The analysts were expecting Dollarama Inc. (TSX:DOL) to deliver Q1 2018 revenues of $777 million, same-store sales growth of 4.6%, and earnings per share of $0.93 when the Montreal discount retailer reported its results June 7.
It failed on all three counts, delivering $756 million, $21 million less on the top line; it had same-store sales growth of 2.6% — 200 basis points shy of both the analyst estimate and what it did in the first quarter last year — and earnings per share of $0.92 — one penny shy of expectations.
In the scheme of things, the misses on the top and bottom line aren’t a big deal; it’s the same-store sales miss that’s worrying investors, and rightfully so.
CEO Larry Rossy blamed poor April weather for lower than anticipated revenues from summer seasonal products. Fear not; it expects to get those revenues back in the second quarter.
“Dollarama says it believes it’s recouping a meaningful portion of the summer sales, meaning they’re deferred to the second quarter, not lost,” wrote the Globe and Mail’s David Milstead commenting on the shortfall. “The company says its first-quarter same-store sales gains for non-summer products were in the 4% to 5% range, in line with the annual guidance that it reiterated on Thursday.”
So, all is well at Canada’s leading dollar store retailer — Dollarama has approximately 70% of the total number of dollar stores open in this country — and investors need not look elsewhere for a play on discount retail, right?
It depends why you’re investing in Dollarama
By almost any valuation metric, Dollarama’s stock isn’t cheap. Fool contributor David Jagielski recently said as much while discussing the company.
I’m a fan of both Dollarama and Alimentation Couche-Tard Inc.(TSX:ATD.B), but for different reasons.
I like Dollarama because of its growth — it’s added 62 stores over the past 12 months — and its ability to appeal to consumers in good times and bad. While it does have wage concerns to deal with as well as tariff costs to eat imposed by the Feds July 1, I believe there continues to be demand for its $4-or-less business model, which should insulate it from any real pain.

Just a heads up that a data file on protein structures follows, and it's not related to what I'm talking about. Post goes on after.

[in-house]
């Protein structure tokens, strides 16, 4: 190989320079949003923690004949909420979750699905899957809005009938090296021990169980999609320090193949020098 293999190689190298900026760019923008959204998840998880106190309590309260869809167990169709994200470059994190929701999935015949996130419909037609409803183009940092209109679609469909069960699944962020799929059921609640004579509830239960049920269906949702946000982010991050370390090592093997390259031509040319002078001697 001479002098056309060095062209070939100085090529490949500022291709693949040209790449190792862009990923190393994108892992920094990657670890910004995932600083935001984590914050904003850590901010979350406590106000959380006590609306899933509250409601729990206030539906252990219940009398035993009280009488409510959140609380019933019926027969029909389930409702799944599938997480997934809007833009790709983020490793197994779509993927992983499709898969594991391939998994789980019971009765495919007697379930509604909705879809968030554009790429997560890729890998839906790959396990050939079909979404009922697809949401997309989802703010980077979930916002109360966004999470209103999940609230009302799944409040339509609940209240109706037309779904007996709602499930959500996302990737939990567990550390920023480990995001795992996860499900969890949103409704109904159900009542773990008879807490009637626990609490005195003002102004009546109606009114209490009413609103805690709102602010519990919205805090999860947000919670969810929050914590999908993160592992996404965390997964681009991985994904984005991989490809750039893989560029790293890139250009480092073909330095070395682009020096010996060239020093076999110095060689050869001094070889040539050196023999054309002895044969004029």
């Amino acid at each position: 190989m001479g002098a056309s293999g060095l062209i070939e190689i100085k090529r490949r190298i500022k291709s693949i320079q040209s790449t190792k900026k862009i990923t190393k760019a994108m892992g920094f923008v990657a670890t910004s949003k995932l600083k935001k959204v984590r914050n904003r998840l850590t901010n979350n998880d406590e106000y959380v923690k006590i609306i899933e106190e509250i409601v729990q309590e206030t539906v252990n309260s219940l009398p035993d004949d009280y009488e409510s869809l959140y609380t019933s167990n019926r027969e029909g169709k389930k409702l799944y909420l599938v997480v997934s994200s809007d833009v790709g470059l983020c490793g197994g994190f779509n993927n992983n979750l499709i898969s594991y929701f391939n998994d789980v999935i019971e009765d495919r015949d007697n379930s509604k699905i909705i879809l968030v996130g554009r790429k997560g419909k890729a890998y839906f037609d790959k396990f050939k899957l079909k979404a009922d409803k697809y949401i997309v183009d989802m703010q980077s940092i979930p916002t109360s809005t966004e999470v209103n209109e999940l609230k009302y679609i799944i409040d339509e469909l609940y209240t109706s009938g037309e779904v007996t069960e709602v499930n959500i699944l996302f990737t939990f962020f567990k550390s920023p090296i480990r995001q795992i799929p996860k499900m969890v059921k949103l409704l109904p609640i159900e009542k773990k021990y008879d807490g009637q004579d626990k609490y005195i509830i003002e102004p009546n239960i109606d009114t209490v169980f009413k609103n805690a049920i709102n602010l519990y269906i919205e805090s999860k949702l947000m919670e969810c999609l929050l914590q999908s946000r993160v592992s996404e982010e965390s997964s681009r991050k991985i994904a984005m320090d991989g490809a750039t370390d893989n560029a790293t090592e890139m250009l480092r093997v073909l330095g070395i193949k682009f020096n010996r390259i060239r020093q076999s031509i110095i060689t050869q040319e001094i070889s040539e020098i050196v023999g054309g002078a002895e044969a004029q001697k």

I like Couche-Tard because it’s a well-run organization whose stock is very cheap at the moment. In April, I’d recommended Couche-Tard over Dollarama, specifically because the convenience store operator was the better value play.
Dollarama’s latest results suggest a crack has appeared in its growth story, but until we get the second-quarter results, there’s little investors can do about the shortfall in same-store sales except to accept the company’s version of what happened in Q1 and what should happen in Q2.
Now, if it comes in with a shortfall in the second quarter, that’s an entirely different matter altogether. But for now, the Dollarama growth story is still intact.
Dollar Tree, Inc. (NASDAQ:DLTR) is the second-largest dollar store chain in Canada with 225 stores, or about one-fifth Dollarama’s footprint. It’s a not a big threat. However, down in the U.S, it has a massive footprint, occupying 118 million square feet of selling space at 14,732 stores in 48 states operating under the Dollar Tree and Family Dollar banners.
Avenue Investment Management portfolio manager Paul Harris recently appeared on BNN Bloomberg’s Top Picks show recommending Dollar Tree, stating, “the stock trades at 14.3 times 2019 earnings, nine EV/ EBITDA, and a free cash flow yield of 5.7%.”
How does this compare to Dollarama?
Dollarama trades at 25.5 times 2019 earnings, 24 EV/EBITDA, and a free cash flow yield of 2.6%.
There’s no question Dollar Tree is a far better value than Dollarama, but it’s not growing quite as fast due to its Family Dollar stores experiencing lower same-store sales as a result of a strong economy in the U.S.
While Dollar Tree is like Dollarama in that it provides a treasure-hunt experience for customers at less than a $1, Family Dollar’s low-income client base is doing better financially and opting to shop elsewhere.
Is Dollarama the best dollar store to own?
If you were thinking about investing $5,000 in Dollarama stock, I’d probably take half and invest in Dollar Tree and put the rest into Dollarama with the caveat that its stock price will drop in September if the missed sales from bad weather in April don’t materialize as advertised.